Anyone stressed?

Whoa, I just felt all of the hands whoosh up into the air. Life lately has been anything but stress-free. For me personally, my bucketful of self-care items are getting dusty simply because of the lack of time, and yet I know that I’d benefit from using them more now than perhaps ever before. And we know stress is bad for us, which stresses me out even more, and I find myself needing to get off this self-propagated stress rollercoaster!

Cue…. deep breaths. We’ve all heard the age old saying TAKE A DEEP BREATH! But all breaths are not created equal. And in times of deep stress, I’d urge you to try a breath exercise that has a longer EXHALE than INHALE. Why? It is scientifically proven that breathing this way activates our parasympathetic nervous system and quiets our sympathetic nervous system.

Our sympathetic nerves control our fight-or-flight system, causing our heart rates and breathing to elevate and stress hormones like cortisol to be released. This is super useful when we are face-to-face with a real threat, like being chased by a Siberian Tiger, for example, but less than helpful, and even damaging, when the threat is of the “when is this pandemic going to end?!/ how do I quiet my children?!/ who will win the next election?!” varieties. In fact, too much fight-or-flight response can damage the delicate balance of hormones in your body and lower your immune system.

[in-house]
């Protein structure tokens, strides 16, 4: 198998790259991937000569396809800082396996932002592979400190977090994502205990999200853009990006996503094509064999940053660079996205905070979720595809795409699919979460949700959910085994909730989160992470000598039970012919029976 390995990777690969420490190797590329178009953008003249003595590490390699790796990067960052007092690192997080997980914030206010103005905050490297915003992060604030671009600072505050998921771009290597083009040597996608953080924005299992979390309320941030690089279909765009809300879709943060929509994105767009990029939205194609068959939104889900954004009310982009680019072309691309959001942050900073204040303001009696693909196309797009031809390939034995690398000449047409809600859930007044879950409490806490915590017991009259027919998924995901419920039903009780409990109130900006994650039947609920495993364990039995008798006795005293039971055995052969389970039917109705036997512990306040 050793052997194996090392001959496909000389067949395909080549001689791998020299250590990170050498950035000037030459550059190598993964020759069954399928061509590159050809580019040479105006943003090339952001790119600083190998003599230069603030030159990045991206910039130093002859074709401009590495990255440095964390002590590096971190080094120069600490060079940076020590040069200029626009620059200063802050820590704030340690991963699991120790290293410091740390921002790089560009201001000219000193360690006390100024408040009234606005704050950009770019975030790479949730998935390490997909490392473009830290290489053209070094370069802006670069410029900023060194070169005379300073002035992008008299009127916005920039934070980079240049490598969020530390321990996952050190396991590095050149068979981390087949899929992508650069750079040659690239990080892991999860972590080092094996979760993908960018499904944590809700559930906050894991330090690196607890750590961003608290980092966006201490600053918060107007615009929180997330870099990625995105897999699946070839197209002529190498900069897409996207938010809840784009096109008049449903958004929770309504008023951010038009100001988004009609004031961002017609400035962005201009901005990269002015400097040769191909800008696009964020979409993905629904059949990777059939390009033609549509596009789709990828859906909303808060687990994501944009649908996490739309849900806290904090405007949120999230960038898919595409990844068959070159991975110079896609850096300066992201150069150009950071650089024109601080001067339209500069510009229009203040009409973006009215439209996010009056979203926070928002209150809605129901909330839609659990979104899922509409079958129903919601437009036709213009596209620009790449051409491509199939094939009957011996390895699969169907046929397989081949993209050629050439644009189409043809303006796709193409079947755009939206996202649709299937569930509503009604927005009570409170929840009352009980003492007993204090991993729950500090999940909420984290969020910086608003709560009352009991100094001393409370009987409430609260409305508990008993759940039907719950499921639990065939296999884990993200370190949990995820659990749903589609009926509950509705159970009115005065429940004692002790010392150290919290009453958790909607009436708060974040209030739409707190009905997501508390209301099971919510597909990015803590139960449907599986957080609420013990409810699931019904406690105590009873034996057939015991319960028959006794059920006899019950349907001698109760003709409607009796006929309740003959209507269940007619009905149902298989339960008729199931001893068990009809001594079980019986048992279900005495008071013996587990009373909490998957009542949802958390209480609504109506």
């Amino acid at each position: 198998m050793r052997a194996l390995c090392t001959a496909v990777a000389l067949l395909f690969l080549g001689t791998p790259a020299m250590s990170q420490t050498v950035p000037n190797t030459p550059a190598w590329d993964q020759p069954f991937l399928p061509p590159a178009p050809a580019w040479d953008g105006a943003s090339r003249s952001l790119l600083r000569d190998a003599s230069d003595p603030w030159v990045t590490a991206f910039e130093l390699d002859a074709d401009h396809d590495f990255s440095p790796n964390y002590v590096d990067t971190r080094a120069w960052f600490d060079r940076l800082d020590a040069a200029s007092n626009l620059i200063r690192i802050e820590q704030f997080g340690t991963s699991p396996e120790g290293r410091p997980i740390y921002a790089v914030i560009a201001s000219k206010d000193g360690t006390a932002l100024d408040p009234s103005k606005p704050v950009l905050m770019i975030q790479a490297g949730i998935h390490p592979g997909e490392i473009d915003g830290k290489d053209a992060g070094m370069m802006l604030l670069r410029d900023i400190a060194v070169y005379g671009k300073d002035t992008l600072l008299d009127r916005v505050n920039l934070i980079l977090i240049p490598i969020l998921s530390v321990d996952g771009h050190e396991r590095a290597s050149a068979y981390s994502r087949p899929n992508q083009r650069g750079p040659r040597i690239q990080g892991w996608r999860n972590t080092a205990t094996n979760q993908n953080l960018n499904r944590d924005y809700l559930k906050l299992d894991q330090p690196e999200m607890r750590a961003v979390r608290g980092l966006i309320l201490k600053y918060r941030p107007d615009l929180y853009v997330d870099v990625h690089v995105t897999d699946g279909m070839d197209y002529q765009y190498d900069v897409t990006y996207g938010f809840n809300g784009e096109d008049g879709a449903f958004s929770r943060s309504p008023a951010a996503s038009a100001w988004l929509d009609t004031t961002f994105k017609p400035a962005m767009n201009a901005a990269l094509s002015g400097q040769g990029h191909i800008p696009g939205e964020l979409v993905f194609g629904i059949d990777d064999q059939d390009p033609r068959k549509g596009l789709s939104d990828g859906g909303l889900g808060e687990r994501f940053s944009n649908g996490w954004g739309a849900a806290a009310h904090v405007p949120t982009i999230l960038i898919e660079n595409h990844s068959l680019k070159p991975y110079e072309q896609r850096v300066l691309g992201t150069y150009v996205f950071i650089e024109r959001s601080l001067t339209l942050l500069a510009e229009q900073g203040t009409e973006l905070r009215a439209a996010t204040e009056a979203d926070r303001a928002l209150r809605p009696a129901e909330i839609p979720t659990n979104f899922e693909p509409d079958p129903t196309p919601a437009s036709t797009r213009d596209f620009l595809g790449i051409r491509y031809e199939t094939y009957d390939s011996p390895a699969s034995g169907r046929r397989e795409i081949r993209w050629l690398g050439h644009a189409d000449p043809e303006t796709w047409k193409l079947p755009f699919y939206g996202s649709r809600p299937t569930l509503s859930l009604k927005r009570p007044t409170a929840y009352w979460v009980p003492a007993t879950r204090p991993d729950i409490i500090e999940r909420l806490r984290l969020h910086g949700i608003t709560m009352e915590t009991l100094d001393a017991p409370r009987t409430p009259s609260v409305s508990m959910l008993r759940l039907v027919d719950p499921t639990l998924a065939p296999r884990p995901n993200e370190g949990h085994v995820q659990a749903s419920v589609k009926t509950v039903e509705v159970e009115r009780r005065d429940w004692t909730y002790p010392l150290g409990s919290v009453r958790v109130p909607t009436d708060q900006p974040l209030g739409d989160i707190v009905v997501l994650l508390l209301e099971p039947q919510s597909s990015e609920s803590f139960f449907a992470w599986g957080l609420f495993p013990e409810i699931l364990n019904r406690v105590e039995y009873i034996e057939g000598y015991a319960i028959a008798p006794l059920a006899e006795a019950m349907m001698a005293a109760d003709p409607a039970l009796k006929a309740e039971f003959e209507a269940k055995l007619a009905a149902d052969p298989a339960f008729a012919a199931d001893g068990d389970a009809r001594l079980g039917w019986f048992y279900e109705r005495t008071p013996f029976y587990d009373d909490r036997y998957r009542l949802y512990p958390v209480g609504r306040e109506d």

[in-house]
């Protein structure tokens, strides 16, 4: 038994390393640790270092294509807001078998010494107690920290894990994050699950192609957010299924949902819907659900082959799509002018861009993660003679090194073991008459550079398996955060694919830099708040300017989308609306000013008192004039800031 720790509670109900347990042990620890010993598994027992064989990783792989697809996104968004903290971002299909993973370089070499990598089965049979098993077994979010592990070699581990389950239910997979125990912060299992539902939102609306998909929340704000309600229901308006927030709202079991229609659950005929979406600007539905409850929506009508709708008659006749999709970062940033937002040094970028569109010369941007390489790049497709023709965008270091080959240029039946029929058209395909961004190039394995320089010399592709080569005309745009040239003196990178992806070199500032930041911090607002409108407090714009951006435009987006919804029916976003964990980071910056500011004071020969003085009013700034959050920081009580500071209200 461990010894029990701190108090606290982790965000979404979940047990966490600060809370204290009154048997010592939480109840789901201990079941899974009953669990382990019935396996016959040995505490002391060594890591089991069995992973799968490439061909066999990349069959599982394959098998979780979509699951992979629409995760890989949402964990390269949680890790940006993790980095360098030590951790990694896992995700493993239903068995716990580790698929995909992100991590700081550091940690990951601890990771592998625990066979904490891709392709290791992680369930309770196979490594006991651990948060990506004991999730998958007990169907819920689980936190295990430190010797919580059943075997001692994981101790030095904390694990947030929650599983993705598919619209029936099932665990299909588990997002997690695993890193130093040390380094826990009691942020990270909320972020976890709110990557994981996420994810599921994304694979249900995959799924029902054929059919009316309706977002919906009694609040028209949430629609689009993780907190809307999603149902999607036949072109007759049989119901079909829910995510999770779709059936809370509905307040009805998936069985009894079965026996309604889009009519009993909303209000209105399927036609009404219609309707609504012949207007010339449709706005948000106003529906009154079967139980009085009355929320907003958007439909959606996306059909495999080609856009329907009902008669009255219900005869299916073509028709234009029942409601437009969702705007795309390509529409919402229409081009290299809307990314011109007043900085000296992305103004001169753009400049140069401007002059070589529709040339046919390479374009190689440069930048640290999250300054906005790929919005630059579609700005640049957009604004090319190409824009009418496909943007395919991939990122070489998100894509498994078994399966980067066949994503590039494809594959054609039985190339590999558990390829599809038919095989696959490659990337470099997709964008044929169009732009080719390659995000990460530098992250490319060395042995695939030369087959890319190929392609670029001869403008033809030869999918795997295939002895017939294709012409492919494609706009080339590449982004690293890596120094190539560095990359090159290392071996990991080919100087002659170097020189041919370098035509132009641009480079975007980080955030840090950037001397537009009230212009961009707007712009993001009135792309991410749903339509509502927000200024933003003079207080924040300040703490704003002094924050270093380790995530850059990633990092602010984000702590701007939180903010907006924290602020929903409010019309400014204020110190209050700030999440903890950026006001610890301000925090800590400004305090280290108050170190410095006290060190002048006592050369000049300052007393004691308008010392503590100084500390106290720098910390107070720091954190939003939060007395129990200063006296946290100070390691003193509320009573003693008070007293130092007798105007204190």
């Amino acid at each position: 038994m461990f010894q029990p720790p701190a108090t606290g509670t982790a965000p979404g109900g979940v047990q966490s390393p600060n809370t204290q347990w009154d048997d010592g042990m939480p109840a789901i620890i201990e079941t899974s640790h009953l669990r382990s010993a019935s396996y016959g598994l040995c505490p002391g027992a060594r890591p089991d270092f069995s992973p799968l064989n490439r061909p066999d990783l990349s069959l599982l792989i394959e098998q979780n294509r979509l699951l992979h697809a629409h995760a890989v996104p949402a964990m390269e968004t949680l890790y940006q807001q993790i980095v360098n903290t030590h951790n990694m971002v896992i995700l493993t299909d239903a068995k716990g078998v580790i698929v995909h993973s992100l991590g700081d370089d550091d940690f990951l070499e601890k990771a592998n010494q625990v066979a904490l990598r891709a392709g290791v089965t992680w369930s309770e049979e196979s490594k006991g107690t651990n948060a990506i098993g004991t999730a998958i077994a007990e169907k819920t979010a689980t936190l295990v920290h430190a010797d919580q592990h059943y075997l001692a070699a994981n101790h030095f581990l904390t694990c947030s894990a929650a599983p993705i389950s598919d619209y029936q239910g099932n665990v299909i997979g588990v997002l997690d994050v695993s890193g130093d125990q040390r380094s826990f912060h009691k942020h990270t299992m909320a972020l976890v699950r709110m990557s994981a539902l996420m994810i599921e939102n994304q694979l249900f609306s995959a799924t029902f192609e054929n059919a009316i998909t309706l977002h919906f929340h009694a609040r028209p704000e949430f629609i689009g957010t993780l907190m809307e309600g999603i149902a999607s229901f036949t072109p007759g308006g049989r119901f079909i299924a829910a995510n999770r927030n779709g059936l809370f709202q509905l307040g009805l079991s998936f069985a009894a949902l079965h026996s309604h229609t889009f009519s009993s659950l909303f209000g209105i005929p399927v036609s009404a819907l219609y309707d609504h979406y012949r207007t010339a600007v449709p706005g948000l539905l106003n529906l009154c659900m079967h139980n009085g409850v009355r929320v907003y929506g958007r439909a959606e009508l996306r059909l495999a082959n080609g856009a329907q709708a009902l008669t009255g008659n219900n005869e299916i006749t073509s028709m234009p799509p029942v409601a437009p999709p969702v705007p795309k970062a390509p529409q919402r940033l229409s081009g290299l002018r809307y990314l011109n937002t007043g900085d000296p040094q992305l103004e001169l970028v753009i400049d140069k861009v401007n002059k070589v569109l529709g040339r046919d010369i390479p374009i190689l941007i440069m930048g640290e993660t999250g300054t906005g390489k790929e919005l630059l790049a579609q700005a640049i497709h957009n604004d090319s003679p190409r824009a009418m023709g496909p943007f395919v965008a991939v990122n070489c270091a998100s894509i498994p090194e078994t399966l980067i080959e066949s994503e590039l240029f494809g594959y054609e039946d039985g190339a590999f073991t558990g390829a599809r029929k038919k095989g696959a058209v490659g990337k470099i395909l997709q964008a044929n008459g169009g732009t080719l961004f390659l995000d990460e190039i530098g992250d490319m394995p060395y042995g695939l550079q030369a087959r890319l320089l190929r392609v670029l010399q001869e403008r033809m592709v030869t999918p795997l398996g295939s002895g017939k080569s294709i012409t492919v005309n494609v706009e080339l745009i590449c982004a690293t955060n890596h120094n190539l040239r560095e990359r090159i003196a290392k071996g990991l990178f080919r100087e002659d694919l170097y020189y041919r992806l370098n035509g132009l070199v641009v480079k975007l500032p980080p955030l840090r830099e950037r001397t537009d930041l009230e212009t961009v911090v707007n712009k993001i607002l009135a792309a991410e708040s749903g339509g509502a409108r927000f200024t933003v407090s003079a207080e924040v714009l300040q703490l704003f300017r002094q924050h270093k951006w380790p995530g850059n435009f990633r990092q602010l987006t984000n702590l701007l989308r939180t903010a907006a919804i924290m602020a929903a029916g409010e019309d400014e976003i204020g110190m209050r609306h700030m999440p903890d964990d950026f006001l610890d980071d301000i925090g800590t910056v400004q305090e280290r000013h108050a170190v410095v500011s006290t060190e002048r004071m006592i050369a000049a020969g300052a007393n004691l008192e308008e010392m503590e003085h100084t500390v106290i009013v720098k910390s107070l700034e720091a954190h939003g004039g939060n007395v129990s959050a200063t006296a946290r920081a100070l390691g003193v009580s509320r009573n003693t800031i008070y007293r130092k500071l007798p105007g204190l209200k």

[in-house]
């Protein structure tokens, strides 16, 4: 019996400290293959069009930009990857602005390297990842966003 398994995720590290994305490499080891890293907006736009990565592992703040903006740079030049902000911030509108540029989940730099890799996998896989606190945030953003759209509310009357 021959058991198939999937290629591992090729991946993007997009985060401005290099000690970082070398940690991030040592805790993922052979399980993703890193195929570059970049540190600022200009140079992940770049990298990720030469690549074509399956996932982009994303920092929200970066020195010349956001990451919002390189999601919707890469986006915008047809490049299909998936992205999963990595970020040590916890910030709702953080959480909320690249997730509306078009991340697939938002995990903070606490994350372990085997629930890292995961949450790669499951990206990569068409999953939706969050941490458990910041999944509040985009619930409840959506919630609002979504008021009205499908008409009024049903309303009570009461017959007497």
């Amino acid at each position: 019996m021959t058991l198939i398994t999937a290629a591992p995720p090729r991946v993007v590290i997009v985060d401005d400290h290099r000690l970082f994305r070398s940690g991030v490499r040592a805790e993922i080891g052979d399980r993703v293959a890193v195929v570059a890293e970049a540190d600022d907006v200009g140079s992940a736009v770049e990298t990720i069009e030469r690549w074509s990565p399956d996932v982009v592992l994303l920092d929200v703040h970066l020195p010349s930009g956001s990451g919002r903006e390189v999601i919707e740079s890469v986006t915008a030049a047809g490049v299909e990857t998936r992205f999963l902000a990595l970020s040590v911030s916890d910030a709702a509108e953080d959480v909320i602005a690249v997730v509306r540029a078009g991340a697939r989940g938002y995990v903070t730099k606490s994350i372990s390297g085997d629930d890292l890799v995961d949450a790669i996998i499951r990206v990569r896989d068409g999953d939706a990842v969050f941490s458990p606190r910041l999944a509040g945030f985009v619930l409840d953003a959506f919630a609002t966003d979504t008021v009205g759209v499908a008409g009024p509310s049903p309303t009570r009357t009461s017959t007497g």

Our parasympathetic nerves control our rest, relax, and digest responses. When we activate our parasympathetic nervous system, our heart rate and blood pressure lowers, our breathing slows, and we feel more calm and are better able to heal. Who needs more of this? (There go those whooshing raised hands again.)

The easiest way to go parasympathetic is to inhale for a slightly shorter amount of time than exhale. For example, my go-to calming breath starts with an inhale of 2 and an exhale of 4, with a 1 count pause in-between. Now you try:

– To begin, find a comfortable but tall sitting position & close your eyes.
– Inhale through your nose for a count of two.
– Hold the breath for a count of one.
– Exhale through your mouth for a count of four.
– Hold the breath for a count of one.
– Repeat the above for about 5 minutes.

If you want to extend your exhale, go for it. But remember to keep your breath slow and controlled and calm. If you feel any tension or anxiety, try a shorter breath. And if you would rather breath through your mouth the whole time, thats a-ok too.

Here’s to better breathing and a lot less stress in our future,